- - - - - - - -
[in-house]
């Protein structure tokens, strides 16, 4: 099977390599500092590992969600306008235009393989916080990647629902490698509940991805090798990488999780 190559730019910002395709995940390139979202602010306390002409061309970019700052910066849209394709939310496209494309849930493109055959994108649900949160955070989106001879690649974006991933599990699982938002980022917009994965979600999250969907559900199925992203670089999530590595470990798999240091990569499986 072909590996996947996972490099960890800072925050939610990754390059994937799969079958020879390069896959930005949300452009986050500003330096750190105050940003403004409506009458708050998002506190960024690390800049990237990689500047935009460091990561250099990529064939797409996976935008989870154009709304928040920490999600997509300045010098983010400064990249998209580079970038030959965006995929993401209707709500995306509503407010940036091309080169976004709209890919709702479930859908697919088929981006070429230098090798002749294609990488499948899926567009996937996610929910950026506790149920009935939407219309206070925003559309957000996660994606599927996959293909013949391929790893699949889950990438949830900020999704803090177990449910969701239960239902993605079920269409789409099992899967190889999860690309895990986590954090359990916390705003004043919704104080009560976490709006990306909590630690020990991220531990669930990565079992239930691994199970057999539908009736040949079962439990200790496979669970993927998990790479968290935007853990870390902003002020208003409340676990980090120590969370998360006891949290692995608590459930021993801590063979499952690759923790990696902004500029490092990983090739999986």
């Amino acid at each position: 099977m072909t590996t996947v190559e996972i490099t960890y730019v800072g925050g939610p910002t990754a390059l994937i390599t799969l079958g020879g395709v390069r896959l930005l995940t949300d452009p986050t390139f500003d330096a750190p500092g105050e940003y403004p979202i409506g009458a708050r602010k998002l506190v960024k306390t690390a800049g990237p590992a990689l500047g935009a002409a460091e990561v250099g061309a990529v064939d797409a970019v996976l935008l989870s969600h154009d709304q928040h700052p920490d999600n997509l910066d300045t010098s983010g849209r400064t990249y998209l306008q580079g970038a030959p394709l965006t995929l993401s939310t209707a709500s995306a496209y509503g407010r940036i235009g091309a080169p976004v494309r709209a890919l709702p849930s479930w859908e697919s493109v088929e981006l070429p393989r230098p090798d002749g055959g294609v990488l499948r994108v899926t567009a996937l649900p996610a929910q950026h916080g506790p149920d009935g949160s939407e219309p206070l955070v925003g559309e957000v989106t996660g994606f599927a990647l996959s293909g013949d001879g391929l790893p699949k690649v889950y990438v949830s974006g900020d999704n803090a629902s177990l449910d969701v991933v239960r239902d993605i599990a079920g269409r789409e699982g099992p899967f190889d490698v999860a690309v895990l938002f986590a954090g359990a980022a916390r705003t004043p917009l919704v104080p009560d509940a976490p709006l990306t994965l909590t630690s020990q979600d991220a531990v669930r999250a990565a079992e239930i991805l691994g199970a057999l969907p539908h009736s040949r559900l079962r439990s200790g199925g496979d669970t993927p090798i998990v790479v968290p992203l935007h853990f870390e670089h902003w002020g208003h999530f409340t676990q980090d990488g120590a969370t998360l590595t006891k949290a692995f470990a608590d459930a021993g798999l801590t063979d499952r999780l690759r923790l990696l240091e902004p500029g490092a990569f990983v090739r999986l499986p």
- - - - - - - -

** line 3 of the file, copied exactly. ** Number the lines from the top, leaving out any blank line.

């Amino acid at each position: 099977m072909t590996t996947v190559e996972i490099t960890y730019v800072g925050g939610p910002t990754a390059l994937i390599t799969l079958g020879g395709v390069r896959l930005l995940t949300d452009p986050t390139f500003d330096a750190p500092g105050e940003y403004p979202i409506g009458a708050r602010k998002l506190v960024k306390t690390a800049g990237p590992a990689l500047g935009a002409a460091e990561v250099g061309a990529v064939d797409a970019v996976l935008l989870s969600h154009d709304q928040h700052p920490d999600n997509l910066d300045t010098s983010g849209r400064t990249y998209l306008q580079g970038a030959p394709l965006t995929l993401s939310t209707a709500s995306a496209y509503g407010r940036i235009g091309a080169p976004v494309r709209a890919l709702p849930s479930w859908e697919s493109v088929e981006l070429p393989r230098p090798d002749g055959g294609v990488l499948r994108v899926t567009a996937l649900p996610a929910q950026h916080g506790p149920d009935g949160s939407e219309p206070l955070v925003g559309e957000v989106t996660g994606f599927a990647l996959s293909g013949d001879g391929l790893p699949k690649v889950y990438v949830s974006g900020d999704n803090a629902s177990l449910d969701v991933v239960r239902d993605i599990a079920g269409r789409e699982g099992p899967f190889d490698v999860a690309v895990l938002f986590a954090g359990a980022a916390r705003t004043p917009l919704v104080p009560d509940a976490p709006l990306t994965l909590t630690s020990q979600d991220a531990v669930r999250a990565a079992e239930i991805l691994g199970a057999l969907p539908h009736s040949r559900l079962r439990s200790g199925g496979d669970t993927p090798i998990v790479v968290p992203l935007h853990f870390e670089h902003w002020g208003h999530f409340t676990q980090d990488g120590a969370t998360l590595t006891k949290a692995f470990a608590d459930a021993g798999l801590t063979d499952r999780l690759r923790l990696l240091e902004p500029g490092a990569f990983v090739r999986l499986p």